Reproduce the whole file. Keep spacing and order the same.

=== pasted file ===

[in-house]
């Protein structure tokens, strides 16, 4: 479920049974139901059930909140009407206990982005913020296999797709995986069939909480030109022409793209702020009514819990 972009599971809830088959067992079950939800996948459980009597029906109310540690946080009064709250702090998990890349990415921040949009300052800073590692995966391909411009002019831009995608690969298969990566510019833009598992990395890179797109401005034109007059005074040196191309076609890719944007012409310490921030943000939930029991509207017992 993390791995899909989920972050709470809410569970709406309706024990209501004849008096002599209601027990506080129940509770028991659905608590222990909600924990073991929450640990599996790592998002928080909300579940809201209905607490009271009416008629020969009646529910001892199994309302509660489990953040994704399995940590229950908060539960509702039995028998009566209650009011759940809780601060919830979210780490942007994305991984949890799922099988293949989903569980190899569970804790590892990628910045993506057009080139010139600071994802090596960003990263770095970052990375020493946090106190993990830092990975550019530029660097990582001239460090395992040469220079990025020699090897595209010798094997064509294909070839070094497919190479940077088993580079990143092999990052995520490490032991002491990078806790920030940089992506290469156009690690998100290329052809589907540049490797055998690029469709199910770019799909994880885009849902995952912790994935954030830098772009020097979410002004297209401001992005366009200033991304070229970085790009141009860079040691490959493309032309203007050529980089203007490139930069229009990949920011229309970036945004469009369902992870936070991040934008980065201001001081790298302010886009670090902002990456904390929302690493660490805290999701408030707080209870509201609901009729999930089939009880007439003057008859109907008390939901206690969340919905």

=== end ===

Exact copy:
[in-house]
């Protein structure tokens, strides 16, 4: 479920049974139901059930909140009407206990982005913020296999797709995986069939909480030109022409793209702020009514819990 972009599971809830088959067992079950939800996948459980009597029906109310540690946080009064709250702090998990890349990415921040949009300052800073590692995966391909411009002019831009995608690969298969990566510019833009598992990395890179797109401005034109007059005074040196191309076609890719944007012409310490921030943000939930029991509207017992 993390791995899909989920972050709470809410569970709406309706024990209501004849008096002599209601027990506080129940509770028991659905608590222990909600924990073991929450640990599996790592998002928080909300579940809201209905607490009271009416008629020969009646529910001892199994309302509660489990953040994704399995940590229950908060539960509702039995028998009566209650009011759940809780601060919830979210780490942007994305991984949890799922099988293949989903569980190899569970804790590892990628910045993506057009080139010139600071994802090596960003990263770095970052990375020493946090106190993990830092990975550019530029660097990582001239460090395992040469220079990025020699090897595209010798094997064509294909070839070094497919190479940077088993580079990143092999990052995520490490032991002491990078806790920030940089992506290469156009690690998100290329052809589907540049490797055998690029469709199910770019799909994880885009849902995952912790994935954030830098772009020097979410002004297209401001992005366009200033991304070229970085790009141009860079040691490959493309032309203007050529980089203007490139930069229009990949920011229309970036945004469009369902992870936070991040934008980065201001001081790298302010886009670090902002990456904390929302690493660490805290999701408030707080209870509201609901009729999930089939009880007439003057008859109907008390939901206690969340919905």